superfluous movement that adds time to covering the distance. The shortest distance between two points is a straight line (except flying in airplanes I heard). I will either do slide stepping, meaning my forward foot goes forward and my rear slides behind and ending in the exact stance I started with; or I will step quickly through with the rear foot. With the latter, there will be a shifting of weight to the supporting leg. But I certainly wouldn't exaggerate the weight shift and extend the movement by making a cescent more than what's natural.

The crescent step seems entirely appropriate in certain defensive situations, e.g. an attack against the leading leg. In this situation though the crescent move would be made going backwards and not forwards. I seen this in escrima practice. The attacker is swinging for the lead foot and the defender retracts the lead foot toward the rear supporting foot while blocking/parrying with his stick.

After the block/parry, the moving foot would either go forward or backward, set into a stable stance as the counter strike is just about completed. This sequence of movements, of course, is completed in milliseconds. I am sure this applies as well to empty hand fighting with attacks against the leg.

Also, there is a crescent stepping in escrima "triangular" stepping. It's hard for me to explain. One is supposed to move along a triangle, or three points, either forward or backwards. Where one starts is the triangle apex. You move covering the other two points. When done fast, there is a crescent movement effect with the shifting of weight.
These are just my thoughts on it
david


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 Post subject: Crescent Step
PostPosted: Fri Sep 25, 1998 10:45 pm 
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From: maurice richard libby
Date: 13 Aug 1998
Time: 14:43:42

So David taunts me and I am all over green with envy and jealousy, hanging my head with shame, and generally depressed. I think I go out and insult Mr. Canna (congratulations, by the way) just to put an end to it all and make my misery go away.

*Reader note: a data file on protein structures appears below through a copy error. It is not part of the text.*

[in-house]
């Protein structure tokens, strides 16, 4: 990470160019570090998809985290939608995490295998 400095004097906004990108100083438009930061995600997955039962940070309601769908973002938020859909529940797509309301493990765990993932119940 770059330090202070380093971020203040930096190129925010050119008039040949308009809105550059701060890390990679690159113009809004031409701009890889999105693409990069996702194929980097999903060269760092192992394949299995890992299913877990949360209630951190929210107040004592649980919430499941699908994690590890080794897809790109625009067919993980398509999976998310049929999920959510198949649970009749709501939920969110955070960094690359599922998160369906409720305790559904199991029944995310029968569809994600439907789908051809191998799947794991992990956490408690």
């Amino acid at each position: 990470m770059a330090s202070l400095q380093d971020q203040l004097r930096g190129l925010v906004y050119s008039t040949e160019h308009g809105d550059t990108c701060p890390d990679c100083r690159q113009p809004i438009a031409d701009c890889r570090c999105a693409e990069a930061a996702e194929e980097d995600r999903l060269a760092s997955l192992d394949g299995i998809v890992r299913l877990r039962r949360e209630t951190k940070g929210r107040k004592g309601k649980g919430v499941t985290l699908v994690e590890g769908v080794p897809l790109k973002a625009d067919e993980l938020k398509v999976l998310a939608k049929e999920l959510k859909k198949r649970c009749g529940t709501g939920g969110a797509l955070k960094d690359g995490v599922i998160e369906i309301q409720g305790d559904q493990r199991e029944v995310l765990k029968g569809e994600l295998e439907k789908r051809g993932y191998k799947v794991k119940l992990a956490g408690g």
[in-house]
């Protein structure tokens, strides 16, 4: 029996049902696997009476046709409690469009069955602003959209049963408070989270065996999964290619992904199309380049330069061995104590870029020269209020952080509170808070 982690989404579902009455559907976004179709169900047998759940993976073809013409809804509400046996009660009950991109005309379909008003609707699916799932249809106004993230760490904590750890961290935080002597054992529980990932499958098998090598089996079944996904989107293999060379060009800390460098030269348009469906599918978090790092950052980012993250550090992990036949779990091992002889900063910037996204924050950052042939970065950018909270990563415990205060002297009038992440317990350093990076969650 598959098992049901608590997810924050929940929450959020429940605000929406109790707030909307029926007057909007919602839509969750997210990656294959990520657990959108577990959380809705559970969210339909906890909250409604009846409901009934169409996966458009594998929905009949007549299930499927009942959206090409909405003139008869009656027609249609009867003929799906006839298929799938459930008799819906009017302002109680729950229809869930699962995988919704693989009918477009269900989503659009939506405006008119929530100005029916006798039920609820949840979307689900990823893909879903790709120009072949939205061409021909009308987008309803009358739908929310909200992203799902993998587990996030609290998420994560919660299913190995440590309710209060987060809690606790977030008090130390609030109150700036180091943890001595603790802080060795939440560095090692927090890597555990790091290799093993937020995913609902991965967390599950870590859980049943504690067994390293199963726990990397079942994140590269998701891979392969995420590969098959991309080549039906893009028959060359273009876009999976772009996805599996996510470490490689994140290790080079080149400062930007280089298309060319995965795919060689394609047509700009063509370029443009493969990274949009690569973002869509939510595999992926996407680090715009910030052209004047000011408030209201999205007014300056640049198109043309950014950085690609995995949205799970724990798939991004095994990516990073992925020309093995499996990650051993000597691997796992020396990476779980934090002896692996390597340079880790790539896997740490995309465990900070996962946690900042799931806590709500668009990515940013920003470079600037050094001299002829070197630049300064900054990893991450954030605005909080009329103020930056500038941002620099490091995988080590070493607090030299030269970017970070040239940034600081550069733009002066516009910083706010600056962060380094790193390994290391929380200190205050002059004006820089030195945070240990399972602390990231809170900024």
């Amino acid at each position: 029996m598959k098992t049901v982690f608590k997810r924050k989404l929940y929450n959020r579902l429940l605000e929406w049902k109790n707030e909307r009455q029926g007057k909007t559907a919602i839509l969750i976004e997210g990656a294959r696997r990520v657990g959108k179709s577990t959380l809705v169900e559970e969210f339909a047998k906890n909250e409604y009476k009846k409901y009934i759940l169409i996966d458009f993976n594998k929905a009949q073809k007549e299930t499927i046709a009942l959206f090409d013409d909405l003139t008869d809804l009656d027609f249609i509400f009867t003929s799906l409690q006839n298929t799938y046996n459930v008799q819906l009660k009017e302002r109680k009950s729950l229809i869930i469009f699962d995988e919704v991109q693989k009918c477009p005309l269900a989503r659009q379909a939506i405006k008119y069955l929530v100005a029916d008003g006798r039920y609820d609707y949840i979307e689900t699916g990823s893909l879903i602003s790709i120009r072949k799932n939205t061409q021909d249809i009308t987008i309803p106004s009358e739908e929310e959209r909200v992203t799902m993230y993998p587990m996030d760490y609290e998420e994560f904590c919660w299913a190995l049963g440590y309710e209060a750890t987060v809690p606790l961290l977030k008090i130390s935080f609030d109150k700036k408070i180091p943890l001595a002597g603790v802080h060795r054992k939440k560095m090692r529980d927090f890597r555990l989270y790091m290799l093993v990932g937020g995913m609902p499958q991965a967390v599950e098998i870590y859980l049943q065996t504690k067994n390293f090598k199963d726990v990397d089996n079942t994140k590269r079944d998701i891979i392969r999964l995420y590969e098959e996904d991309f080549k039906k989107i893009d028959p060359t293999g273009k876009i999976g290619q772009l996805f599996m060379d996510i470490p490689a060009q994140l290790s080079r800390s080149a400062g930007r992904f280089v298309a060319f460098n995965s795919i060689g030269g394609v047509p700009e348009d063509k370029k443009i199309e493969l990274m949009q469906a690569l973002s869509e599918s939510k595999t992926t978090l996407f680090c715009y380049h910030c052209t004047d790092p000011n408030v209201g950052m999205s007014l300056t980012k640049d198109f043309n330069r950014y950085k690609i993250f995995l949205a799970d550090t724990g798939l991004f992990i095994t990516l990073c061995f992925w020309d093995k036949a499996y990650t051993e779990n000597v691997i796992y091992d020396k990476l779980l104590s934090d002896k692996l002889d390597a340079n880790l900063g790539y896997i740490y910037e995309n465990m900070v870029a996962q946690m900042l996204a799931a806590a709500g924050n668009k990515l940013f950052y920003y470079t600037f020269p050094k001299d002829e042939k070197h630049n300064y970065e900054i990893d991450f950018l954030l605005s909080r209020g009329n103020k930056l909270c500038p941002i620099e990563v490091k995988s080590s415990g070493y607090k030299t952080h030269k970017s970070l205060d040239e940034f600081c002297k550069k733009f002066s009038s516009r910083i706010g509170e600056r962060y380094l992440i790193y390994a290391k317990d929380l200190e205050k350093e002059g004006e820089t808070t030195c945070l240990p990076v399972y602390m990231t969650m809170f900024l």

Thanks John and David, for your answers. I begin to see the continuum develop. I have, however, been told that the crescent step is marginally faster because it is more balanced and you don't waste microseconds in adjusting the balance. I'm not sure I buy that, but I have heard the argument advanced. I know that I , like David, don't crescent step when I want to attack very fast.

One other thing I do know is that the crescent step is also a technique in itself. In most Shotokan kata every step is also a throwing technique, and the crescent step is a large part of that technique. The kind of throw is determined by the stance and the turn, if there is one. I know that many Shorin Ryu people say the same thing, (although most that i know don't do the crescent step in kata).

So, I still would like to know whether the crescent step was always an intergral part of Uechi technique, as it seems to be in Goju, oe whether it is another example of syncretism.


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 Post subject: Crescent Step
PostPosted: Fri Sep 25, 1998 10:46 pm 
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From: Van Canna
Date: 23 Aug 1998
Time: 19:33:40
Remote Name: 207.180.41.21
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Dear Maurice,
Sorry for the late reply ! I am a pretty good judge of character even as by the written word !

I know that you could never offend me no matter what you said ! Thank you for the
thought and for staying involved on this website !
Van Canna


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 Post subject: Crescent Step
PostPosted: Fri Sep 25, 1998 10:48 pm 
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From: maurice richard libby
Date: 24 Aug 1998
Time: 11:42:44

Sensei-Canna,
I am deeply touched by your words. I thank the kami and GEM for the opportunity to meet and communicate with serious, intelligent martial artists.
Be well,
maurice